The melancholic end of the season

There’s something intrinsically melancholic about the grass at the edge of this car park on the Lleyn peninsula. If it were a dog you’d say it had a staring coat, speaking of some inward malady; an infestation. Well, if it’s an infestation of anything it’s time – minute worms if I was going to be a smart arse. The crowds have gone home – just a few Friday weekenders now. Ironically, of course, this is precisely what makes the seaside in autumn and winter so attractive. The empty shops; the pubs that only open at weekends; the absence of any diversions at all – even the occasional fairy lights are disconnected to make sure the last man made enchantment is drained into the sea.

R S Thomas, the poet, would have been pleased to see the back of us all. The voice, if not the mouthpiece of the English ruling class could stop shouting at the blackberry tourists and get back to nagging the butcher about labelling his wares in Welsh.

On the beach today we saw a kestrel hunting along the banks of tussocky grass below the mud cliffs. A pair of oystercatchers busily worked the edge of the waves and were moved on by a heron that perched for a minute and then flew lazily across the bay. To the west a brief band of clear sky illuminated a narrow strip of the tideline like Courbet’s painting of the end of time; and a brilliant turquoise sail jellyfish was silently ending its visit to Wales.

Summer’s gone – time to go home.

Author: Dave Pole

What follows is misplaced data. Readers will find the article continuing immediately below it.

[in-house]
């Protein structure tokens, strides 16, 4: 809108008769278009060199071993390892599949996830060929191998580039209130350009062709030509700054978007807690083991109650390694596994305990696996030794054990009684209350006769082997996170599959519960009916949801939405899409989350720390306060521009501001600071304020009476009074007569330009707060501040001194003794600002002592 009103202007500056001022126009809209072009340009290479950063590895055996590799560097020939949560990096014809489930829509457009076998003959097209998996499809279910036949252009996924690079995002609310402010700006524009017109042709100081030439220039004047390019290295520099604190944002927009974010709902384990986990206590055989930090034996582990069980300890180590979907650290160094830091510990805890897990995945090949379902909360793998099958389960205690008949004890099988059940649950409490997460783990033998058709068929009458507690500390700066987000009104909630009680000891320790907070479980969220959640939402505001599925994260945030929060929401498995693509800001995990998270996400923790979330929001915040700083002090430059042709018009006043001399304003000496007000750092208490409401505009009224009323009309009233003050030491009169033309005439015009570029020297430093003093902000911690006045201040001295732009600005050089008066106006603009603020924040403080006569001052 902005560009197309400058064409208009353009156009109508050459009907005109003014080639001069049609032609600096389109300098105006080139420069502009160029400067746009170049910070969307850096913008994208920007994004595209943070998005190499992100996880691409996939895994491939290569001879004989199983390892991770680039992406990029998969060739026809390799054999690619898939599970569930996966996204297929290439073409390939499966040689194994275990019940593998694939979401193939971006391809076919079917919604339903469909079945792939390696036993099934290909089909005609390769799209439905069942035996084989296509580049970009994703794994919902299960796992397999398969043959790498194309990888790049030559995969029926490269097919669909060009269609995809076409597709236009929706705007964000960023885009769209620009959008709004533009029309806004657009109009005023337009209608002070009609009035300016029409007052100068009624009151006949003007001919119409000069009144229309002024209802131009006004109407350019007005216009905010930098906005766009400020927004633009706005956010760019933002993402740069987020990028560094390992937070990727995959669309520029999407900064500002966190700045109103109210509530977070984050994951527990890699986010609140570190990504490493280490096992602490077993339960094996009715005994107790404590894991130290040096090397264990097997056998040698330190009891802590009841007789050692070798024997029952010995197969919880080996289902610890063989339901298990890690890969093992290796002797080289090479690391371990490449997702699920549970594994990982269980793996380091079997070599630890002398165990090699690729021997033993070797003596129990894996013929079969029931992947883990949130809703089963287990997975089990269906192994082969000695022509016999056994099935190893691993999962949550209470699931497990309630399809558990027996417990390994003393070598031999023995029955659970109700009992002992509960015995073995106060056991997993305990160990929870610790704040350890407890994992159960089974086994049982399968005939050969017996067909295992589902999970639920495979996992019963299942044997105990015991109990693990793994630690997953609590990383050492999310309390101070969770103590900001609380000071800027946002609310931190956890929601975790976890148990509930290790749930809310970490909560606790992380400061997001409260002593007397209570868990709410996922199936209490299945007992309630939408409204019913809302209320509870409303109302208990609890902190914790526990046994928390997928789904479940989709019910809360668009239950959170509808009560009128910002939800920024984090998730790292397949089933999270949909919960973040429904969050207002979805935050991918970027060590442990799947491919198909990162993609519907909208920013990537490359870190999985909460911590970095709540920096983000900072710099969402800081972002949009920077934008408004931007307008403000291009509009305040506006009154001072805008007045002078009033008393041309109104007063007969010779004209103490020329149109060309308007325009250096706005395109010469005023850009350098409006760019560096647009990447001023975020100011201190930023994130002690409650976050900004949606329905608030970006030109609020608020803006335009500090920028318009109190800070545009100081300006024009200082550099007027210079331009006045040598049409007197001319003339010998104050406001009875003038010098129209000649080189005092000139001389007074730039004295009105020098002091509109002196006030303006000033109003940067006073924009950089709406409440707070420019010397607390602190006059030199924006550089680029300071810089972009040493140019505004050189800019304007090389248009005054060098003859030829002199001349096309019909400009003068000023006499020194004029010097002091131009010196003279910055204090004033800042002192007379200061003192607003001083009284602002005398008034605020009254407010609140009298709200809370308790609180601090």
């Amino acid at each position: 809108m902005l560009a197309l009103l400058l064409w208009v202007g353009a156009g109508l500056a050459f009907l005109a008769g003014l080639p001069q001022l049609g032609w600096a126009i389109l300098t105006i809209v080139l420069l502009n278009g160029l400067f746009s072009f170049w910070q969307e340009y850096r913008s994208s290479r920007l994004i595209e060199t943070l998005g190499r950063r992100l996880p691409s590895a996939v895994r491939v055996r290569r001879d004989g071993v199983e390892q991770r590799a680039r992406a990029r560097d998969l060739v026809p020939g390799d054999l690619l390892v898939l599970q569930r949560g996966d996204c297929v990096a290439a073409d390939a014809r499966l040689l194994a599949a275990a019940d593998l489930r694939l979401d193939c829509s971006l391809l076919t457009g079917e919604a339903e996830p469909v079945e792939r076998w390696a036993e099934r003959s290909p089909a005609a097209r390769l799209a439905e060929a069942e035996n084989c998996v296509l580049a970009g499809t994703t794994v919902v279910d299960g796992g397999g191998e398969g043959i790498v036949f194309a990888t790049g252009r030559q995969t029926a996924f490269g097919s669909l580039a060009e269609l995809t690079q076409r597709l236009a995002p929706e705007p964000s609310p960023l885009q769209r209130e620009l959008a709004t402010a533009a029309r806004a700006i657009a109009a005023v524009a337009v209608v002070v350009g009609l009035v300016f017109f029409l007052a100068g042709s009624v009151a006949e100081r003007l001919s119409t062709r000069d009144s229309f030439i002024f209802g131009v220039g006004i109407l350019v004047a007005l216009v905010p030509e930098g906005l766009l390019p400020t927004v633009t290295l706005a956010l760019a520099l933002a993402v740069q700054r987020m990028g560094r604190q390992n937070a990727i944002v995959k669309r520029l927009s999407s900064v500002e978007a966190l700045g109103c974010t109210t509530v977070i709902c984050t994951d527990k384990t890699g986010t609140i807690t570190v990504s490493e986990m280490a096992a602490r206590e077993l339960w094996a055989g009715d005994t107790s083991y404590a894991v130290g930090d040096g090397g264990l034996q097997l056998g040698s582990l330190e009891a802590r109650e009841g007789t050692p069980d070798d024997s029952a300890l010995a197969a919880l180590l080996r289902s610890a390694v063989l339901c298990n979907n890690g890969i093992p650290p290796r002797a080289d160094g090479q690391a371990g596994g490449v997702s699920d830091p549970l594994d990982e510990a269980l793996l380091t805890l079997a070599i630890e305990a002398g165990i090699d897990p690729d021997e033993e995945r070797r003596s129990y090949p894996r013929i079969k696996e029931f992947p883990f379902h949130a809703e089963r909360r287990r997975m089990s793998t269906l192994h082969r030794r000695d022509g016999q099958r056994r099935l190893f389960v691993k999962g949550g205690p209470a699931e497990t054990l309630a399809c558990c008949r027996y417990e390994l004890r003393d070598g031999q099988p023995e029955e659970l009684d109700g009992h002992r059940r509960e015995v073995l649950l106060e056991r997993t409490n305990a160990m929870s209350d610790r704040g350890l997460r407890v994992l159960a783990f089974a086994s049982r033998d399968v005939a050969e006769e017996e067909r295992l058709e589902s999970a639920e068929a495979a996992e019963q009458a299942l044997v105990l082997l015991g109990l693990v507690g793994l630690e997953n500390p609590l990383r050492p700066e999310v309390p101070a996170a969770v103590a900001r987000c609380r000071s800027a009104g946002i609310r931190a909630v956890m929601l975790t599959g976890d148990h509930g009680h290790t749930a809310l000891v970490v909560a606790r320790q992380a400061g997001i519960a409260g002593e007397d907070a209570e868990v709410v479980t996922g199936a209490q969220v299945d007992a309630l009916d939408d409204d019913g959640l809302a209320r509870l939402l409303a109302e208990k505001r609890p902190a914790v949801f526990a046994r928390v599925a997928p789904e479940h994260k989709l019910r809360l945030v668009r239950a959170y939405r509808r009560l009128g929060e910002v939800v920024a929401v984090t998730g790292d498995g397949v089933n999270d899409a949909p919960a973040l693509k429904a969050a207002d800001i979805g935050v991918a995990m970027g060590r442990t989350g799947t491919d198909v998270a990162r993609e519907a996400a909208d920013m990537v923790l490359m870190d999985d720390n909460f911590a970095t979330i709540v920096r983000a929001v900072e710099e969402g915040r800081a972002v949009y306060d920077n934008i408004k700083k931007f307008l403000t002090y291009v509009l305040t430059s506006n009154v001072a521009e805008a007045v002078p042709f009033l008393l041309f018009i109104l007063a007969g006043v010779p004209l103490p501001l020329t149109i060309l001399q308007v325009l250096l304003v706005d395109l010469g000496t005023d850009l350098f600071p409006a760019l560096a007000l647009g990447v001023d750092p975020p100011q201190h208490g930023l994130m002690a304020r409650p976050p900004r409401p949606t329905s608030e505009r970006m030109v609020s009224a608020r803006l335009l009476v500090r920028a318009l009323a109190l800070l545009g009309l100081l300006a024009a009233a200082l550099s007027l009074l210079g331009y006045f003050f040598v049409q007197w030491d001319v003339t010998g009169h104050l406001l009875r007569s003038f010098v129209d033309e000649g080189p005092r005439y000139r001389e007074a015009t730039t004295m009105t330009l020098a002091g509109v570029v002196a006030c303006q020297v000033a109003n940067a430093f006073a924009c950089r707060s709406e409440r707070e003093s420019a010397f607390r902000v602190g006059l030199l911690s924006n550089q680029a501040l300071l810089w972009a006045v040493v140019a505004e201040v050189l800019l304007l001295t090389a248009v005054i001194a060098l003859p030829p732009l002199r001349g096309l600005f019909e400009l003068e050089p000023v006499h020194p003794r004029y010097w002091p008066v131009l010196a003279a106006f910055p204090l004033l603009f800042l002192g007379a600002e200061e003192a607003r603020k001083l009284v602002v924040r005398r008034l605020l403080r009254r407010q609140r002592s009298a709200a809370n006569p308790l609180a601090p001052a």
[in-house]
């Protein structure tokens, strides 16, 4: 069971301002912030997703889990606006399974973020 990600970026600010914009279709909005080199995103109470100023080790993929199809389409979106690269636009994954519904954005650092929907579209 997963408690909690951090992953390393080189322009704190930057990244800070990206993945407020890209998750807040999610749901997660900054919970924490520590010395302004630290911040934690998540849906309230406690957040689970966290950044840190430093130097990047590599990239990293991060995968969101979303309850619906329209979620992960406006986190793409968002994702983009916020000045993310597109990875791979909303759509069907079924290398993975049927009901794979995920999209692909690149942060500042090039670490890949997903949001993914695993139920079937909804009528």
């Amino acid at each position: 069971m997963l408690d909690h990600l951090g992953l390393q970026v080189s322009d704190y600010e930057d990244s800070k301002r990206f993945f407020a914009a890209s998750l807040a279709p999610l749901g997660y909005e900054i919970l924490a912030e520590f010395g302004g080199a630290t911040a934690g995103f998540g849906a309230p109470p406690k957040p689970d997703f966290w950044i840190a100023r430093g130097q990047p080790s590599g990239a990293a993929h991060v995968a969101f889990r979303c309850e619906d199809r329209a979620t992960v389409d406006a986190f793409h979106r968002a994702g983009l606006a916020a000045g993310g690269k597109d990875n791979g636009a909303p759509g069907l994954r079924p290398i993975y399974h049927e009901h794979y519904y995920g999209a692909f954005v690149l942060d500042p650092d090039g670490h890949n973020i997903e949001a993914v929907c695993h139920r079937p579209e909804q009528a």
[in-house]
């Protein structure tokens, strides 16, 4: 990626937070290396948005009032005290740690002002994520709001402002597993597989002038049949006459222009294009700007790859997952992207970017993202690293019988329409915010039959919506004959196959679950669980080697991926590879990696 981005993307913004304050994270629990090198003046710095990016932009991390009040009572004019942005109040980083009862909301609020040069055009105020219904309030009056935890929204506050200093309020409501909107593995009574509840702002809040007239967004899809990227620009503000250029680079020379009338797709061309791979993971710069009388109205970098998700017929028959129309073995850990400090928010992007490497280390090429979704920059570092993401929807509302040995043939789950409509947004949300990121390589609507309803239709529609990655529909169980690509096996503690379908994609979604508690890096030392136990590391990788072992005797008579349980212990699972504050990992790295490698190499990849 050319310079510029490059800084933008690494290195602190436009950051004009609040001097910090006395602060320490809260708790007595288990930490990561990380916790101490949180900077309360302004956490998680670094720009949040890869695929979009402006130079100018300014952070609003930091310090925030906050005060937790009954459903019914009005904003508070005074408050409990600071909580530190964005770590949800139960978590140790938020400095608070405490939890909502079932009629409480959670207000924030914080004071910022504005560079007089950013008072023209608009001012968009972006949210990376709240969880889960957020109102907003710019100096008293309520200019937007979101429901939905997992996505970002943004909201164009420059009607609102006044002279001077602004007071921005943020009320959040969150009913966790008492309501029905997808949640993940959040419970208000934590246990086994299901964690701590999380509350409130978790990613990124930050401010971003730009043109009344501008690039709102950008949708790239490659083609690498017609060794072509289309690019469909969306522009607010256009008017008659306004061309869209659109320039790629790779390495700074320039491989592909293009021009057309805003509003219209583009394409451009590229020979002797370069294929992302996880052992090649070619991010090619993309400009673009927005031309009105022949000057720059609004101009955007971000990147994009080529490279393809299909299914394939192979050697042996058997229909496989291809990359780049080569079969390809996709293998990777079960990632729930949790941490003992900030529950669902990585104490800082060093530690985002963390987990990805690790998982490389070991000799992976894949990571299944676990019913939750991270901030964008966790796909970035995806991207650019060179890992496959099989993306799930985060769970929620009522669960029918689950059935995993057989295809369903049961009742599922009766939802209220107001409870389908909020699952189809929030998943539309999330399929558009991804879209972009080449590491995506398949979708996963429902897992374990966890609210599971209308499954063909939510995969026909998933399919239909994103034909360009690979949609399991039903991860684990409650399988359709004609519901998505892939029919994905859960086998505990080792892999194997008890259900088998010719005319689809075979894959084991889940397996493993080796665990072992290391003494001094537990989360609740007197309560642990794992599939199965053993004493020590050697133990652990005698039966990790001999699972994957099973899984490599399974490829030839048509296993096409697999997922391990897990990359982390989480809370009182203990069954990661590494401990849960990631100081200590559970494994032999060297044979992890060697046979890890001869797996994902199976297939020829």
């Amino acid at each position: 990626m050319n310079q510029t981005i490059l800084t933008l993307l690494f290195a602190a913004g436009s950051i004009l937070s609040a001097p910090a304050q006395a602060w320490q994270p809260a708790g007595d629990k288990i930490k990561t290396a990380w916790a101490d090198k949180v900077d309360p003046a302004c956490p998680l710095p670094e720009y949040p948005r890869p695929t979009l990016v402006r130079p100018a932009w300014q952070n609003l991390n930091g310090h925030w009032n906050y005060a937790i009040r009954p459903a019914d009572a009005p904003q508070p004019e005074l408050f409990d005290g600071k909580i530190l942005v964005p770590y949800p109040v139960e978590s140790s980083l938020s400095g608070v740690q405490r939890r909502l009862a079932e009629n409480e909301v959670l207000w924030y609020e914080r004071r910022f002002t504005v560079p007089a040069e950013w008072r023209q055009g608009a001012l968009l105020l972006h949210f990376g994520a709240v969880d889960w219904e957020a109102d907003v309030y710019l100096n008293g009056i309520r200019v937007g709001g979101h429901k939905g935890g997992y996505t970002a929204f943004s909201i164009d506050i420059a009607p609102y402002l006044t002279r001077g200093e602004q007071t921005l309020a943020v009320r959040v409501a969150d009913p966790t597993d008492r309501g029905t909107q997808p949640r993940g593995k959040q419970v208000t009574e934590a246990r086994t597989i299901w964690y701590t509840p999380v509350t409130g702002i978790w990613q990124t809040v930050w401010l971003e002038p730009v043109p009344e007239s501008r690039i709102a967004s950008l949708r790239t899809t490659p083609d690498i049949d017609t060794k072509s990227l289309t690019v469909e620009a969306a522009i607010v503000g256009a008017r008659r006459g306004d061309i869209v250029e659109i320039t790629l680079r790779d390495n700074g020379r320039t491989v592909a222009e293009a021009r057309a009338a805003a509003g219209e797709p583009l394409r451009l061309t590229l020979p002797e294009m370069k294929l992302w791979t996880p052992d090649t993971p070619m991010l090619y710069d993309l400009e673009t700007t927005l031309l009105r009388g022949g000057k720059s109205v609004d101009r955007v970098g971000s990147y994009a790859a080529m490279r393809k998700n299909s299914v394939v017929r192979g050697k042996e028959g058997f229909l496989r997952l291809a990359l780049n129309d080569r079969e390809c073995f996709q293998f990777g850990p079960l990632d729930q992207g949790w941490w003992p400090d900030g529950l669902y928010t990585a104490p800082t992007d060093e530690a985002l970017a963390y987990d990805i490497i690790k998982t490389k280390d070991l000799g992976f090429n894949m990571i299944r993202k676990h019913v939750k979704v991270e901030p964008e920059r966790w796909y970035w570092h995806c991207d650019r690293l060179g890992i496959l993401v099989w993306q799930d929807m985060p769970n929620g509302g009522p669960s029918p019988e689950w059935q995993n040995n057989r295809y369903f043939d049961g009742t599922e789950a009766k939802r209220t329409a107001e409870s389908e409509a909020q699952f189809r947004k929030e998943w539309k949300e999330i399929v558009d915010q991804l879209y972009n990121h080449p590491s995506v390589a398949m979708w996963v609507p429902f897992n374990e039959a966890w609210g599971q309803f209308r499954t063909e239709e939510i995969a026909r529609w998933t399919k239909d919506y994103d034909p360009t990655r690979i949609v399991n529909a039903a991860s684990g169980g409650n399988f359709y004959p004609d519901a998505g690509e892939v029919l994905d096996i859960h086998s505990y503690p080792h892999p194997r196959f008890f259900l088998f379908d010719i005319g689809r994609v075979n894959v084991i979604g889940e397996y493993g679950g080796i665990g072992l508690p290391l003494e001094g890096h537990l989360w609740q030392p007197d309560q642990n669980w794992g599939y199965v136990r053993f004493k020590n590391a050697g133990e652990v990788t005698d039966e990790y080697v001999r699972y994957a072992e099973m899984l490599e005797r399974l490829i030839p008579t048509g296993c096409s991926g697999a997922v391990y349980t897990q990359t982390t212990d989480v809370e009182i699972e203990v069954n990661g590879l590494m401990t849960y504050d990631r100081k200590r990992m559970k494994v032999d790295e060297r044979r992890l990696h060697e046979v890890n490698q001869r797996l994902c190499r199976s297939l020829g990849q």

I've spent my life doing a lot of things, all of them interesting and many of them great fun. When most people see my CV they probably think I'm making things up because it includes being a rather bad welder and engineering dogsbody, a potter, a groundsman and bus driver. I taught in a prison and in one of those ghastly old mental institutions as an art therapist and I spent ten years as a community artist. I was one of the founding members of Spike Island, which began life as Artspace Bristol. ! wrote a column for Bristol Evening Post (I got sacked three times, in which I take some pride) and I worked in local and network radio and then finally became an Anglican parish priest for 25 years, retiring at 68 when I realised that the institutional church and me were on different paths. What interests me? It would be easier to list what doesn't, but I love cooking and baking with our home grown ingredients. I'm fascinated by botany and wildlife in general, and botanical illustration. We have a camper van that takes us to the wild places, we love walking, especially in the hills, and we take too many photographs. But what really animates me is the question "what does it mean to be human?". I've spent my life exploring it in every possible way and the answer is ..... well, today it's sitting in the van in the rain and looking across Ramsey Sound towards Ramsey Island. But it might as easily be digging potatoes or making pickle, singing or finding an orchid or just sitting. But it sure as hell doesn't mean getting a promotion, beasting your co-workers or being obsequious to power, which ensured that my rise to greatness in the Church of England flatlined 30 years ago after about 2 days. But I'm still here and still searching for that elusive sweet spot, and I don't have to please anyone any more. Over the last 50 or so years we've had a succession of gardens, some more like wildernesses when we were both working full-time, but now we're back in the game with our two allotments in Bath.

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